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The Market Monitor - Trends and impacts of staple food prices in vulnerable countries, Issue 28 - July 2015

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· FAO’s global cereal price index continued to fall in Q2-2015, down 19 percent year-on-year.

· The real price of wheat dropped a further 9 percent over the last quarter. Prices are 33 percent lower than in Q2-2014, thanks to increased global supply and lower consumption.

· The real price of maize has fallen by 3 percent since Q1-2015 and is 21 percent lower than inQ2-2014. However, global production for 2015/16 is set to be lower and thus prices are likely to rise.

· The real price of rice has dropped 10 percent since Q1-2015 and is 8 percent lower than last year. Global rice production for 2015/16 is expected to be higher than last year.

· If the negative El Niño predictions hold true on a wide scale, international food prices as well as domestic prices in the affected countries are expected to rise.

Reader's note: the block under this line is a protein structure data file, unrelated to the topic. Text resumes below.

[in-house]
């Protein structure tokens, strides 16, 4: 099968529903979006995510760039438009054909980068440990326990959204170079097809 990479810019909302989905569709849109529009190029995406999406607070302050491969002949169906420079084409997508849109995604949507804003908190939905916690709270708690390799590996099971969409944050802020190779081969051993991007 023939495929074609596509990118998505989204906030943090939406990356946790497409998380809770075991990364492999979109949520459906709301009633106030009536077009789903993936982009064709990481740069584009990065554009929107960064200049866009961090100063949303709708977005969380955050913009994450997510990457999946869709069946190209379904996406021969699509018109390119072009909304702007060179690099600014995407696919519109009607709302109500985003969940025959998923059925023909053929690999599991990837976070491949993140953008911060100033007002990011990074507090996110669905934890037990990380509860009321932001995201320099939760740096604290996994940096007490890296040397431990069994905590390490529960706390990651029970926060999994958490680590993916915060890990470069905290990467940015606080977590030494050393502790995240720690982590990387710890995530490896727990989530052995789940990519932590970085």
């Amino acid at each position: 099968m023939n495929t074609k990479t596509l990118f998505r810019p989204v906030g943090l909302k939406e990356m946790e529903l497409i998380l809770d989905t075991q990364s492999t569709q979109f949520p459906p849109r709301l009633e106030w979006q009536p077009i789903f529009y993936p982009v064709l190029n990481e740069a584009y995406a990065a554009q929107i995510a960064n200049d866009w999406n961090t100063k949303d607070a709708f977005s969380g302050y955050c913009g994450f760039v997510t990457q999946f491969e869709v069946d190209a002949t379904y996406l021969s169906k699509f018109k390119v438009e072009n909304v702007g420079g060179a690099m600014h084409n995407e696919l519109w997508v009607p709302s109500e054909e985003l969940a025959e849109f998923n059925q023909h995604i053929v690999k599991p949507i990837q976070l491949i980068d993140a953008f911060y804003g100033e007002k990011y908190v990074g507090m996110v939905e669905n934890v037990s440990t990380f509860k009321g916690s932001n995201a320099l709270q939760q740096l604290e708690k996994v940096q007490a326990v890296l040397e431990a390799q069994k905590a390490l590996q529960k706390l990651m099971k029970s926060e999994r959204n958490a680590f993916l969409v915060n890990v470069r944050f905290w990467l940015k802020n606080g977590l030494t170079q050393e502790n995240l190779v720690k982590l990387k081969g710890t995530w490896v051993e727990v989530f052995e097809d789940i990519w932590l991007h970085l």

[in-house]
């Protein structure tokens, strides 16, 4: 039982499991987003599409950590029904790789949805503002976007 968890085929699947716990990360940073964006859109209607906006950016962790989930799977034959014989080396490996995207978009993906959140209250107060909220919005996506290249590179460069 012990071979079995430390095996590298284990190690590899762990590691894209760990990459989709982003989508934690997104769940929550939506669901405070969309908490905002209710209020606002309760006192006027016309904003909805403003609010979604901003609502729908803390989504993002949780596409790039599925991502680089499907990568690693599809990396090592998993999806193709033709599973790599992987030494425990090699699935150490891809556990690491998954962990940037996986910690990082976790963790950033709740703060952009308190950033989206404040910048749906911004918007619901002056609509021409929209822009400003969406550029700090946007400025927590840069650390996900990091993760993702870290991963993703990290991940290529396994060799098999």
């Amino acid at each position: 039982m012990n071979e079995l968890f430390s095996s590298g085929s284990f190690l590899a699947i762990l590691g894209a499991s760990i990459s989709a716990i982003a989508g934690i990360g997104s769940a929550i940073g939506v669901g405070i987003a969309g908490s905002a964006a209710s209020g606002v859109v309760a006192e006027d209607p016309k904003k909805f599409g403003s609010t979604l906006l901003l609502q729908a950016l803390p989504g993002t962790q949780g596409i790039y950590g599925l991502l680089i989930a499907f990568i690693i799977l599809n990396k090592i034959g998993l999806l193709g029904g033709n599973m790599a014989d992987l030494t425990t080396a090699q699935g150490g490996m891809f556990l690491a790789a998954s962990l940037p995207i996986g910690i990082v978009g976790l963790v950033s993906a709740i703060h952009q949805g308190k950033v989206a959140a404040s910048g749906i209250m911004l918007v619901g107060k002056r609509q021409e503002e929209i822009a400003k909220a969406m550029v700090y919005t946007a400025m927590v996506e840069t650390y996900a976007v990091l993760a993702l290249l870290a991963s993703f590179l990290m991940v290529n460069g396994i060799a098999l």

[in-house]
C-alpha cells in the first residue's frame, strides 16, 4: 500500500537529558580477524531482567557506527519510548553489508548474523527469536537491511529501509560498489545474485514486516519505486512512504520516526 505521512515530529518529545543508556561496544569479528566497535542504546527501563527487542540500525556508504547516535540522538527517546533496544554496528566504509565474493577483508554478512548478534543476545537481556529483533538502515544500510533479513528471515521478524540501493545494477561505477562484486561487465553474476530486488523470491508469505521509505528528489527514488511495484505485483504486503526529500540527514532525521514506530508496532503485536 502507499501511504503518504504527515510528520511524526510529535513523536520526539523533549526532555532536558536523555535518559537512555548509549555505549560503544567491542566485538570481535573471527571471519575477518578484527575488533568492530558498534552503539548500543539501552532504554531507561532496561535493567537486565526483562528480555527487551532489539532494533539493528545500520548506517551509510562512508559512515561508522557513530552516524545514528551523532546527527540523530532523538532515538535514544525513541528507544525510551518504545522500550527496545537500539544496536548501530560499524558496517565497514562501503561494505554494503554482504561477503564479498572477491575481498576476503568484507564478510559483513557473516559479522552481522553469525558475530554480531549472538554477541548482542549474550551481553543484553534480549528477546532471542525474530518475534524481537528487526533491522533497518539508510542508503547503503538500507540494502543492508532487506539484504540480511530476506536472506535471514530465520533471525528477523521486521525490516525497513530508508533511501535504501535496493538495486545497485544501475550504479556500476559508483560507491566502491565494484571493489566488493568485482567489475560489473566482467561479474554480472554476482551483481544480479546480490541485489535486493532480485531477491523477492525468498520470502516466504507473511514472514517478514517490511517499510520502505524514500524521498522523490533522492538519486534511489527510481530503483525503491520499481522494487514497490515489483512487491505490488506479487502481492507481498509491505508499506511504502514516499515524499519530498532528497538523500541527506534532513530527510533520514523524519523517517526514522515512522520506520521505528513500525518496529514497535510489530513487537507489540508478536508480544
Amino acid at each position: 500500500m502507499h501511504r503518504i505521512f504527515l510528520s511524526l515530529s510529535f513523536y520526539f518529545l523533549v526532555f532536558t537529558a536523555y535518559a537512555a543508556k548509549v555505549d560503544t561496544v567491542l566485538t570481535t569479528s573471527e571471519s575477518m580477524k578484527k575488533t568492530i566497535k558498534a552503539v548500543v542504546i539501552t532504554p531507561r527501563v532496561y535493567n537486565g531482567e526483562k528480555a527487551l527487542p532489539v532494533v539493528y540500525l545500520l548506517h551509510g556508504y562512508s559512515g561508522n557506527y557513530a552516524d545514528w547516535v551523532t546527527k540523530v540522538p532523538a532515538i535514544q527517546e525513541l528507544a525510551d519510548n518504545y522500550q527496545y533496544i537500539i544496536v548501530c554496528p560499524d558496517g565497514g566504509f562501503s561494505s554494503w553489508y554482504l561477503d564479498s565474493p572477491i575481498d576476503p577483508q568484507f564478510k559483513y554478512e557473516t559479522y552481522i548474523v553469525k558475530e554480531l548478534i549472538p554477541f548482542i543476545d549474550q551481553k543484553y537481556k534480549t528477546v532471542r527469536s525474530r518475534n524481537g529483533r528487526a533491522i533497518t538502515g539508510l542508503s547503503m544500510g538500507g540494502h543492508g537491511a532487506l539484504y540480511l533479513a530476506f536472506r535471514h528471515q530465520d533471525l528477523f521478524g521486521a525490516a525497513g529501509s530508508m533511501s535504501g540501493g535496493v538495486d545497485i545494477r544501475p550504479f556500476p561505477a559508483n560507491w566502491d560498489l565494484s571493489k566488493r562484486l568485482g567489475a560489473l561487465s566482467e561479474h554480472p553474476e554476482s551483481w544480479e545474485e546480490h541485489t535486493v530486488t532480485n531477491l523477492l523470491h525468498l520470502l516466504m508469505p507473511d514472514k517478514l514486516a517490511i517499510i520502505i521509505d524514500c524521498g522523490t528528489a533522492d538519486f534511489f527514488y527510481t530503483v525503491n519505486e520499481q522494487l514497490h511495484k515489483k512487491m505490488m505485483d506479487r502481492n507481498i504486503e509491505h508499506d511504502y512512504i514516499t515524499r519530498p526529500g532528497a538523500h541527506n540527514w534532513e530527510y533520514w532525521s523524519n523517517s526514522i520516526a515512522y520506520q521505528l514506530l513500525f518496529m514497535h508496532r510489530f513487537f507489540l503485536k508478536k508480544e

· In Q2-2015, the real price of crude oil rose by 15 percent compared to Q1-2015 but prices are still 43 percent lower than during the same period in 2014.

· The cost of the minimum food basket increased severely (>10%) during Q2-2015 in eight countries: Kenya, Malawi, South Sudan, Syria, Tanzania, Uganda, Yemen and Zambia. High increases (5–10%) were seen in Burundi, CAR, Chad, Colombia, Lebanon and Sierra Leone. In the other 55 monitored countries, the change was low or moderate (<5%).

· Price spikes, as monitored by ALPS (Alert for Price Spikes), are evident in Chad, India, Ghana, Malawi, South Sudan, Sudan, Yemen and Zambia. These spikes indicate crisis levels for at least one of the two most important staples in the country, whether they are cassava meal, maize, millet, rice, wheat or sorghum.